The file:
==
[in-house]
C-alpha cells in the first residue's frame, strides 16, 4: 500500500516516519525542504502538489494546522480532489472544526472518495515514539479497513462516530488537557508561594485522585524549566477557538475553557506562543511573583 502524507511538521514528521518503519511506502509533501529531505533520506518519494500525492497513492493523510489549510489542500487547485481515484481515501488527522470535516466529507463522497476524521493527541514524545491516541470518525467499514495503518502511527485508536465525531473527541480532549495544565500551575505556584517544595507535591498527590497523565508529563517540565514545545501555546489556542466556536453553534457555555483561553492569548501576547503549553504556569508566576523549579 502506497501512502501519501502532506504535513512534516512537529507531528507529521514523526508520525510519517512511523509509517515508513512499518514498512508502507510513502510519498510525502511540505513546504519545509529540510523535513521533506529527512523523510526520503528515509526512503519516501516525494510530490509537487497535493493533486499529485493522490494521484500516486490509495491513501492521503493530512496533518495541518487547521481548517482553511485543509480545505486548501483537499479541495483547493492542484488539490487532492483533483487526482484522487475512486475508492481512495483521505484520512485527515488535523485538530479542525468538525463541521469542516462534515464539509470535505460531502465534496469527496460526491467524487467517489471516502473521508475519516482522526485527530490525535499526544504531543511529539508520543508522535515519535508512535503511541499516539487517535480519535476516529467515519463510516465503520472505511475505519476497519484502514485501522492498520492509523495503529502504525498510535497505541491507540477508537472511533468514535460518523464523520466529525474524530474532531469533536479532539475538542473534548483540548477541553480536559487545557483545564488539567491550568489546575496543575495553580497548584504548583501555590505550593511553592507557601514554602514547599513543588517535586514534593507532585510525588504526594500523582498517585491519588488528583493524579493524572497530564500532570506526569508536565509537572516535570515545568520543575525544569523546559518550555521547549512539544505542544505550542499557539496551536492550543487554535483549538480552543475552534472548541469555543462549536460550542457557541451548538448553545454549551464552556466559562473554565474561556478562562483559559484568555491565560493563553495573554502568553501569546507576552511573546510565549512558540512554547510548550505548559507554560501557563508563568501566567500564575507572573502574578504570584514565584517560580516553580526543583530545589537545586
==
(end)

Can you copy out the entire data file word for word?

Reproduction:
[in-house]
C-alpha cells in the first residue's frame, strides 16, 4: 500500500516516519525542504502538489494546522480532489472544526472518495515514539479497513462516530488537557508561594485522585524549566477557538475553557506562543511573583 502524507511538521514528521518503519511506502509533501529531505533520506518519494500525492497513492493523510489549510489542500487547485481515484481515501488527522470535516466529507463522497476524521493527541514524545491516541470518525467499514495503518502511527485508536465525531473527541480532549495544565500551575505556584517544595507535591498527590497523565508529563517540565514545545501555546489556542466556536453553534457555555483561553492569548501576547503549553504556569508566576523549579 502506497501512502501519501502532506504535513512534516512537529507531528507529521514523526508520525510519517512511523509509517515508513512499518514498512508502507510513502510519498510525502511540505513546504519545509529540510523535513521533506529527512523523510526520503528515509526512503519516501516525494510530490509537487497535493493533486499529485493522490494521484500516486490509495491513501492521503493530512496533518495541518487547521481548517482553511485543509480545505486548501483537499479541495483547493492542484488539490487532492483533483487526482484522487475512486475508492481512495483521505484520512485527515488535523485538530479542525468538525463541521469542516462534515464539509470535505460531502465534496469527496460526491467524487467517489471516502473521508475519516482522526485527530490525535499526544504531543511529539508520543508522535515519535508512535503511541499516539487517535480519535476516529467515519463510516465503520472505511475505519476497519484502514485501522492498520492509523495503529502504525498510535497505541491507540477508537472511533468514535460518523464523520466529525474524530474532531469533536479532539475538542473534548483540548477541553480536559487545557483545564488539567491550568489546575496543575495553580497548584504548583501555590505550593511553592507557601514554602514547599513543588517535586514534593507532585510525588504526594500523582498517585491519588488528583493524579493524572497530564500532570506526569508536565509537572516535570515545568520543575525544569523546559518550555521547549512539544505542544505550542499557539496551536492550543487554535483549538480552543475552534472548541469555543462549536460550542457557541451548538448553545454549551464552556466559562473554565474561556478562562483559559484568555491565560493563553495573554502568553501569546507576552511573546510565549512558540512554547510548550505548559507554560501557563508563568501566567500564575507572573502574578504570584514565584517560580516553580526543583530545589537545586